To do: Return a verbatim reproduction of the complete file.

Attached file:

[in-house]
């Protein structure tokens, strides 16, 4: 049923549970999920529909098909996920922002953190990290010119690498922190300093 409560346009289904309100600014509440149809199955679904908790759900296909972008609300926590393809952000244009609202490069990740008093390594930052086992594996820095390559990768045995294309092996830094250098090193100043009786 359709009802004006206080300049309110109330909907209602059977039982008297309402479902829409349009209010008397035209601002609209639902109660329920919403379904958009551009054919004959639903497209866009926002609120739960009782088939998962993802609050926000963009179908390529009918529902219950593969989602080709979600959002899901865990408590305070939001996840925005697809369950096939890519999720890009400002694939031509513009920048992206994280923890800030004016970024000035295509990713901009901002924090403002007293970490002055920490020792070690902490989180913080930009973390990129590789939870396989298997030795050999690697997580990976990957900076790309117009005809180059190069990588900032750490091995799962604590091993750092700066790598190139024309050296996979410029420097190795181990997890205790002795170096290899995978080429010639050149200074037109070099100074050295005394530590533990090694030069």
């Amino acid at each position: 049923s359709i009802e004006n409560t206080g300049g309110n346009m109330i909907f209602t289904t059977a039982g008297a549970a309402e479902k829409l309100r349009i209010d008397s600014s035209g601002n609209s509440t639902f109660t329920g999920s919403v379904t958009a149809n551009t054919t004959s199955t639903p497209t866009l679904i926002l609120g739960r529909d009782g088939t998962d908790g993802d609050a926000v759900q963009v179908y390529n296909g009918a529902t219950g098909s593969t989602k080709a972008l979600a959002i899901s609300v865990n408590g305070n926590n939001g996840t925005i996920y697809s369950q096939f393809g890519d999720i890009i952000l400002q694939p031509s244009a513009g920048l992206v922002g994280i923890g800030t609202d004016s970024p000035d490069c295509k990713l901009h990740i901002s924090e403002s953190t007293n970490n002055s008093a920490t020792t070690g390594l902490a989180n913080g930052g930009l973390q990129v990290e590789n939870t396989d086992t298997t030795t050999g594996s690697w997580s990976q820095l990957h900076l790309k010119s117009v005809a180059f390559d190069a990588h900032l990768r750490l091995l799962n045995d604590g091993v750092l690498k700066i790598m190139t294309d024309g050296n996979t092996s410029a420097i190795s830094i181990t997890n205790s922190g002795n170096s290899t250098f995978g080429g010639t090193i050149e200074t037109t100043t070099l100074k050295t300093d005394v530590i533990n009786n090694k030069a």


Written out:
[in-house]
């Protein structure tokens, strides 16, 4: 049923549970999920529909098909996920922002953190990290010119690498922190300093 409560346009289904309100600014509440149809199955679904908790759900296909972008609300926590393809952000244009609202490069990740008093390594930052086992594996820095390559990768045995294309092996830094250098090193100043009786 359709009802004006206080300049309110109330909907209602059977039982008297309402479902829409349009209010008397035209601002609209639902109660329920919403379904958009551009054919004959639903497209866009926002609120739960009782088939998962993802609050926000963009179908390529009918529902219950593969989602080709979600959002899901865990408590305070939001996840925005697809369950096939890519999720890009400002694939031509513009920048992206994280923890800030004016970024000035295509990713901009901002924090403002007293970490002055920490020792070690902490989180913080930009973390990129590789939870396989298997030795050999690697997580990976990957900076790309117009005809180059190069990588900032750490091995799962604590091993750092700066790598190139024309050296996979410029420097190795181990997890205790002795170096290899995978080429010639050149200074037109070099100074050295005394530590533990090694030069």
């Amino acid at each position: 049923s359709i009802e004006n409560t206080g300049g309110n346009m109330i909907f209602t289904t059977a039982g008297a549970a309402e479902k829409l309100r349009i209010d008397s600014s035209g601002n609209s509440t639902f109660t329920g999920s919403v379904t958009a149809n551009t054919t004959s199955t639903p497209t866009l679904i926002l609120g739960r529909d009782g088939t998962d908790g993802d609050a926000v759900q963009v179908y390529n296909g009918a529902t219950g098909s593969t989602k080709a972008l979600a959002i899901s609300v865990n408590g305070n926590n939001g996840t925005i996920y697809s369950q096939f393809g890519d999720i890009i952000l400002q694939p031509s244009a513009g920048l992206v922002g994280i923890g800030t609202d004016s970024p000035d490069c295509k990713l901009h990740i901002s924090e403002s953190t007293n970490n002055s008093a920490t020792t070690g390594l902490a989180n913080g930052g930009l973390q990129v990290e590789n939870t396989d086992t298997t030795t050999g594996s690697w997580s990976q820095l990957h900076l790309k010119s117009v005809a180059f390559d190069a990588h900032l990768r750490l091995l799962n045995d604590g091993v750092l690498k700066i790598m190139t294309d024309g050296n996979t092996s410029a420097i190795s830094i181990t997890n205790s922190g002795n170096s290899t250098f995978g080429g010639t090193i050149e200074t037109t100043t070099l100074k050295t300093d005394v530590i533990n009786n090694k030069a």